What the $400 million to Iran was about
by Scott Beauchamp
...In very simple terms, this payment is the first installment of a refund for a weapons purchase America never delivered. It starts in 1979, the year of the Iranian Revolution.
In November 1979, a group loyal to the revolutionary regime took 52 Americans hostage at the US Embassy in Tehran. In response, the United States severed diplomatic relations with Iran and froze Iranian assets in America.
Crucially for the present issue, it also halted a delivery of fighter jets that Iran’s pre-revolution government had already paid $400 million for. Normally the US would return the money if it wasn’t going to deliver the planes — countries don’t just break formal agreements like that. But it had frozen Iranian assets in the US as punishment for the hostage-taking — and that included the $400 million.
The hostage crisis was eventually resolved in 1981, at a conference in Algiers. But the Algiers Accords didn’t resolve every outstanding issue — including the legal status of the $400 million.
Instead, it set up an international court, based in the Hague, to deal with any legal claims that the governments of Iran and the United States had against each other, or that individual citizens of the two countries had against the other country.
This court, called the Iran–United States Claims Tribunal, functioned as a kind of binding arbitration. In any case, the involved parties could either negotiate a settlement out of court or take it to a panel made up of three US-appointed judges, three Iranian-appointed judges, and three neutral judges. The panel would then hear the case and issue a binding ruling.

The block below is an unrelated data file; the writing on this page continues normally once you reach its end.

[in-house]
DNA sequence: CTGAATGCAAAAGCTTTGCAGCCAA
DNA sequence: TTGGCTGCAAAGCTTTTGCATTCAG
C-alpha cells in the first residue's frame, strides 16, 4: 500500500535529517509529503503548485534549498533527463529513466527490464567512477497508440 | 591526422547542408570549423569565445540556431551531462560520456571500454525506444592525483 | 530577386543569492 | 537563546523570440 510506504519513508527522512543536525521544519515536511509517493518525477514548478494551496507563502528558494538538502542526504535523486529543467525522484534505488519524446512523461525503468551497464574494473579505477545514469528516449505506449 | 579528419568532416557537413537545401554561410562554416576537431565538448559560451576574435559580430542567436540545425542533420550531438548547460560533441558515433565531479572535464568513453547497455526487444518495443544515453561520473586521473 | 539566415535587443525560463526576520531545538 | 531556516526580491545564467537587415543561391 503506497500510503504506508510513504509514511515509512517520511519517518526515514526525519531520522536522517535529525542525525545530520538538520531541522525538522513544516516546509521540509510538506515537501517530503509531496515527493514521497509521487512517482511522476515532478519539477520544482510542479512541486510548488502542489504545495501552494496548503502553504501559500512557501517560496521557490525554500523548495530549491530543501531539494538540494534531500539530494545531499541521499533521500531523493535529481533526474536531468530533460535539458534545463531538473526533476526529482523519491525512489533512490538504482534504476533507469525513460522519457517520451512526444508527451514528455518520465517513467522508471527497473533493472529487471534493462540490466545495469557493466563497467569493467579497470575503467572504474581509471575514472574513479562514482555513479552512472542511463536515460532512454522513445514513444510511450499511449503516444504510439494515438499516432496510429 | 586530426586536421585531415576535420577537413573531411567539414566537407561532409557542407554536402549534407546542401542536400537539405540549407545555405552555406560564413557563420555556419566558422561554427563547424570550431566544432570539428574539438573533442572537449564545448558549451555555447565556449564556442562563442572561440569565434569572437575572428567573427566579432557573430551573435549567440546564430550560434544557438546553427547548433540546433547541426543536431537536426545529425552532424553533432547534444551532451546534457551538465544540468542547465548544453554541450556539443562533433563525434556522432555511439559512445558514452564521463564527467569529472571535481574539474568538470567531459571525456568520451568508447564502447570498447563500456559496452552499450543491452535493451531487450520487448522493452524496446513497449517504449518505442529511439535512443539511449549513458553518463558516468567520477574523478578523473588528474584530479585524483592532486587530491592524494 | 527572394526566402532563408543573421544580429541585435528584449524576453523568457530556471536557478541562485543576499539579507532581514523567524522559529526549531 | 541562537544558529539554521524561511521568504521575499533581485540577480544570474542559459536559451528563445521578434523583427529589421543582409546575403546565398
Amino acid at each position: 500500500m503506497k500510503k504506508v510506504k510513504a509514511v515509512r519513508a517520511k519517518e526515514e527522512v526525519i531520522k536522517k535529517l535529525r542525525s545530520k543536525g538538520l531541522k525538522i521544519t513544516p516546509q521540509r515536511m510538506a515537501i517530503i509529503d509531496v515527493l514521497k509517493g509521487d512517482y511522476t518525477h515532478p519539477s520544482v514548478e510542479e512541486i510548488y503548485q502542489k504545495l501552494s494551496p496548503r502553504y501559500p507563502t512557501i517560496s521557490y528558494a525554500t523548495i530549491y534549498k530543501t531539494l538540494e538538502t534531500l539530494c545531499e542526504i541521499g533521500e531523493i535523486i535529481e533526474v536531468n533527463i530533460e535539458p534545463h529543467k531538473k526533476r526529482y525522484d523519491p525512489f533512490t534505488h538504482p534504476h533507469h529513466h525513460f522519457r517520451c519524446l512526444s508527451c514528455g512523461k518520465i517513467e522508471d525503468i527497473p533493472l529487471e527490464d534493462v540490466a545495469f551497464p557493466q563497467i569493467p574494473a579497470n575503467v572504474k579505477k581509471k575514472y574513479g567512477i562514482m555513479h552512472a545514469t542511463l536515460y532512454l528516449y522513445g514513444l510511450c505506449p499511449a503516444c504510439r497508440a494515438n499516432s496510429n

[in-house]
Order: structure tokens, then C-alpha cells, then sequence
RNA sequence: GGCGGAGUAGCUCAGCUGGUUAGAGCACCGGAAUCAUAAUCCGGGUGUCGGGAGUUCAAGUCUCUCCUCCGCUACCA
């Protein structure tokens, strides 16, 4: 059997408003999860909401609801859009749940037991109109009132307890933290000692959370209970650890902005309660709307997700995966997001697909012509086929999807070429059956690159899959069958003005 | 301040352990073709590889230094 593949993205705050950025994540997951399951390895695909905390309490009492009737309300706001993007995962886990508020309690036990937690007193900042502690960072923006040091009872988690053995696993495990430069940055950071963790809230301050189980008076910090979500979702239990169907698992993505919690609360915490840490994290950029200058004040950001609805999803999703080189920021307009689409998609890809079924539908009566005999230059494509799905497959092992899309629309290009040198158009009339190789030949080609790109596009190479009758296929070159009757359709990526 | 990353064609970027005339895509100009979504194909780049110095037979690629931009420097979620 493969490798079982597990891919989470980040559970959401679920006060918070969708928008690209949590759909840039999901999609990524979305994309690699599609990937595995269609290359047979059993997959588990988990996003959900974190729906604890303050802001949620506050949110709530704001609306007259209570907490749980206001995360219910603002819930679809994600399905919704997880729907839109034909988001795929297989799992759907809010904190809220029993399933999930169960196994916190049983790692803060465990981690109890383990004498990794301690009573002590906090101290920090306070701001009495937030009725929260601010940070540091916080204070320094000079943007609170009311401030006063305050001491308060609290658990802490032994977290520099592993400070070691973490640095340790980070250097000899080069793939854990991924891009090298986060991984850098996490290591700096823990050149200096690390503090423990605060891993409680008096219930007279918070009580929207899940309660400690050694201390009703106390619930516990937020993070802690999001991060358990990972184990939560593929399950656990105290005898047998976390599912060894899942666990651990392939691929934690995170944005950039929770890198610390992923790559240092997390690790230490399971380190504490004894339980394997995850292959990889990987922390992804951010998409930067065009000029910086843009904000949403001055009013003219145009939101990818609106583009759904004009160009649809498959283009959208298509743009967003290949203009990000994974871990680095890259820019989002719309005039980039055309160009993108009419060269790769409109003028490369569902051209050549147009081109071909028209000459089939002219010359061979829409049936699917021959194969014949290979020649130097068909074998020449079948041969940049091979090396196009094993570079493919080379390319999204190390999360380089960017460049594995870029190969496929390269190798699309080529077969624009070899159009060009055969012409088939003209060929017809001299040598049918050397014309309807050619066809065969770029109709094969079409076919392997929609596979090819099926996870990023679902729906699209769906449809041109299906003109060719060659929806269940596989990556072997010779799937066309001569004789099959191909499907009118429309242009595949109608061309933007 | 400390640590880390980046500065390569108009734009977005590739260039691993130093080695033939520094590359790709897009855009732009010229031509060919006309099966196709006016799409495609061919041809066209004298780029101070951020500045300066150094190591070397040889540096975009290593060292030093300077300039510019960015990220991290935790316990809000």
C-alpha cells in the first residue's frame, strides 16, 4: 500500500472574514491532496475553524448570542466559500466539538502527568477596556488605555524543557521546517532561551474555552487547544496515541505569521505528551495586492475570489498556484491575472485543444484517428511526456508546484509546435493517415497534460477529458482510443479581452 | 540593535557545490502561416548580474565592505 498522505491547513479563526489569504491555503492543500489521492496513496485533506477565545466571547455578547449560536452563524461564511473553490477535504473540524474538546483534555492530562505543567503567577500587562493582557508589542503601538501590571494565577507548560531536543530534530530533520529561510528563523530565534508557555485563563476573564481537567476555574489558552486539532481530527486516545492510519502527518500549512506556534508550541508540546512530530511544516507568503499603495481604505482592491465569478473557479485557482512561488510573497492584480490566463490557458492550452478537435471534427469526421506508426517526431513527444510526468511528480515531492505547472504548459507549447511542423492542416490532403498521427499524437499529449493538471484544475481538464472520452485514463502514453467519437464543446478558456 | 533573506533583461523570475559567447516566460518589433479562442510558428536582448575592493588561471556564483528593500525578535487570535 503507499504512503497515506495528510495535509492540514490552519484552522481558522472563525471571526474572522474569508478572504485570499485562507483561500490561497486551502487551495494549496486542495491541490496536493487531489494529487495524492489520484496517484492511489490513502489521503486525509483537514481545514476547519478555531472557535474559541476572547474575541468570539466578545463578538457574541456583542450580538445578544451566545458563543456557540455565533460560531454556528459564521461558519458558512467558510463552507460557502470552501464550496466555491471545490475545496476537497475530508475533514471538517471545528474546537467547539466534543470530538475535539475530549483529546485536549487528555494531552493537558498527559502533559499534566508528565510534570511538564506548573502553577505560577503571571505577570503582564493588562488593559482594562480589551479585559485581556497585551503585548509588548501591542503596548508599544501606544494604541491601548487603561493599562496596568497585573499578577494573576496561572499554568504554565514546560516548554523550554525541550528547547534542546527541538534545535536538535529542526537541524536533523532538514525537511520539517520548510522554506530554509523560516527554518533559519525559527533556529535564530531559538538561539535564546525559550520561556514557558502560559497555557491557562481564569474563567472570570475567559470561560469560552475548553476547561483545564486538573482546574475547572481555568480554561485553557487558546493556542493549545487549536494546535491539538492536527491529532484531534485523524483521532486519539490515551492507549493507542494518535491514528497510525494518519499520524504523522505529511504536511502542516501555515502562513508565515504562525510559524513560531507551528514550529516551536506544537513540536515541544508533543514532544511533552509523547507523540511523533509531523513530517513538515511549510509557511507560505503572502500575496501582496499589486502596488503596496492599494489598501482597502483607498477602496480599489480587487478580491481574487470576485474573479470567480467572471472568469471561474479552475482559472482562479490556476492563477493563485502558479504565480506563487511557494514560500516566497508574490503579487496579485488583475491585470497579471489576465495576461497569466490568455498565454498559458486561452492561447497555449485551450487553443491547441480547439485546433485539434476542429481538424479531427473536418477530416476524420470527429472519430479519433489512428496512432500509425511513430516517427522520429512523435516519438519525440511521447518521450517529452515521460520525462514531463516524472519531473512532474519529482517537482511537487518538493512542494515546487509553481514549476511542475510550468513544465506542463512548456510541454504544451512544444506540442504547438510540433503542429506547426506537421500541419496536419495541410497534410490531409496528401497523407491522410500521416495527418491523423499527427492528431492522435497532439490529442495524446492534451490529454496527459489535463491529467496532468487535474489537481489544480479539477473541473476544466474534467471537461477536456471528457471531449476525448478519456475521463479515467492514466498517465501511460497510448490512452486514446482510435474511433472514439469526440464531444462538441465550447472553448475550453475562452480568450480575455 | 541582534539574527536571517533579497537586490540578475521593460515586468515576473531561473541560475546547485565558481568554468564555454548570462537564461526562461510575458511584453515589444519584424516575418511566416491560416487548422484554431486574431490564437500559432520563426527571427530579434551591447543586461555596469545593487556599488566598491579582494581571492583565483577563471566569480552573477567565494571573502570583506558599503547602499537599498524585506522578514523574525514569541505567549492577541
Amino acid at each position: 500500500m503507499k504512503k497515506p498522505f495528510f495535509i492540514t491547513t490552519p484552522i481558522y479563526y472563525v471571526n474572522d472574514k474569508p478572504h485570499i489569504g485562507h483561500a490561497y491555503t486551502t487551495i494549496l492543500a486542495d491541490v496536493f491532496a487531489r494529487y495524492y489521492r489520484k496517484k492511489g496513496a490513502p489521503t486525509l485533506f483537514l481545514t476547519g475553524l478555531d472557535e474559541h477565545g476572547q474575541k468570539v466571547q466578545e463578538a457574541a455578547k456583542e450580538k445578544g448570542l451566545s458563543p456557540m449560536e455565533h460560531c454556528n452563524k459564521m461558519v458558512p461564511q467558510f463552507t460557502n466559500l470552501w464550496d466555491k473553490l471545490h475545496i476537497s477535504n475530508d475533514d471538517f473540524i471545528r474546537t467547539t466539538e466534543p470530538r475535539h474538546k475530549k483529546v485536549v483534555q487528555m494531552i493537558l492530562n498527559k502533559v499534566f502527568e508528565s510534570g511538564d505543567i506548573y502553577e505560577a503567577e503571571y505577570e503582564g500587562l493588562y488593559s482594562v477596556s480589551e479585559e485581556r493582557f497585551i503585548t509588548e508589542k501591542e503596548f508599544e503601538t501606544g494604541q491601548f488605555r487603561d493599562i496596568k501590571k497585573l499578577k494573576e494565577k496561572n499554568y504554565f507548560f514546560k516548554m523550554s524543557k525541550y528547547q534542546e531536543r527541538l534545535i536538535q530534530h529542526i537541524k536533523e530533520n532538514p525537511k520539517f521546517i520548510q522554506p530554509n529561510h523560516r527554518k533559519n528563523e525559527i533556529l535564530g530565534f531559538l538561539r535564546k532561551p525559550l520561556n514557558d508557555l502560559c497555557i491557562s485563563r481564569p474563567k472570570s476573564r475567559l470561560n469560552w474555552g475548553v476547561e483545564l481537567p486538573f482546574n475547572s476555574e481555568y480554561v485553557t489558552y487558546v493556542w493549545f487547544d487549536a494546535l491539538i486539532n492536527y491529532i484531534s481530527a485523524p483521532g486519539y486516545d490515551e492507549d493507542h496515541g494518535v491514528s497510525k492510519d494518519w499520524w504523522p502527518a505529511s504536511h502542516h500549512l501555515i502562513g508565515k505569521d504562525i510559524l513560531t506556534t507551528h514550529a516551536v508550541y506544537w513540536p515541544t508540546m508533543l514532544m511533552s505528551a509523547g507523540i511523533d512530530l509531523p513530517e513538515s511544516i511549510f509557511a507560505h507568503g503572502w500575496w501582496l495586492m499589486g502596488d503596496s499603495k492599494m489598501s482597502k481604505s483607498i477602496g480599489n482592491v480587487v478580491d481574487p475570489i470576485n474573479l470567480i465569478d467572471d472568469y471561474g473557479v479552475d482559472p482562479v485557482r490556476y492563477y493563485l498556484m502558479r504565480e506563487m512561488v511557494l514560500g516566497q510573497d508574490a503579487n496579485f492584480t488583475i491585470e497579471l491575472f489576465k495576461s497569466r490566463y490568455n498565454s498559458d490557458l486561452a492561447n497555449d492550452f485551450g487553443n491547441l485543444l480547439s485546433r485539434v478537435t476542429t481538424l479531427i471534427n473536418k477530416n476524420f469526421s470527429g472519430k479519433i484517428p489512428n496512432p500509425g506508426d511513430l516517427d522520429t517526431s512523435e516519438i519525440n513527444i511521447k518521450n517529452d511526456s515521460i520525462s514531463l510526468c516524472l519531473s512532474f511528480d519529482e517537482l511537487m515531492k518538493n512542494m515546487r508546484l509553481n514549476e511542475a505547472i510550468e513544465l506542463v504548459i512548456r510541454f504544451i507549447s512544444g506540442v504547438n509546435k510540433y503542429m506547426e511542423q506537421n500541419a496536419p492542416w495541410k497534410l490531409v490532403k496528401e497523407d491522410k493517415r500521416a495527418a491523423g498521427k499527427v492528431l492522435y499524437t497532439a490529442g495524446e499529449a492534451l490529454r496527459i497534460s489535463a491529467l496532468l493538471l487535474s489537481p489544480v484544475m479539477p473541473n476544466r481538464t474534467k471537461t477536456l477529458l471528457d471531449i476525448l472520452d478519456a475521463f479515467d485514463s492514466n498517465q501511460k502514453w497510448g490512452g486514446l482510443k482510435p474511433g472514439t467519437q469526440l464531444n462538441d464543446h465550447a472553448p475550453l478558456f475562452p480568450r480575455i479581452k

This process, as you might guess, was very, very slow. By the time Obama’s second term in office began, the tribunal still had not come to a ruling on the issue of the $400 million. Sometime afterward, the Associated Press’s Matt Lee reports, the US government apparently concluded that it was going to lose the case — and lose big: Iran was seeking $10 billion in today’s dollars.
"US officials had expected a ruling on the Iranian claim from the tribunal any time, and feared a ruling that would have made the interest payments much higher," Lee writes.
So the Obama administration decided to settle out of court, opening up negotiations with Iran on the terms of the settlement. It did this at the same time it was negotiating the nuclear deal and the return of four US citizens who had been detained by Iran more recently. However, the people working on the nuclear deal and the prisoner release were different from the team working on the court case — some of whom had been involved with the claims tribunal for years.
By January 2016, the countries had struck a deal — the US would pay Iran $1.7 billion, which amounts to about $300 million in interest on top of the originally frozen assets (accounting for inflation).
The settlement was announced the same day in January as Iran received its first round of sanctions relief from the Iran deal.
The $400 million payment, delivered in foreign cash because US law prevents the government from giving Iran dollars, was the first installment toward the $1.7 billion total. Getting together large amounts of foreign cash is hard, apparently — hence the installment plan...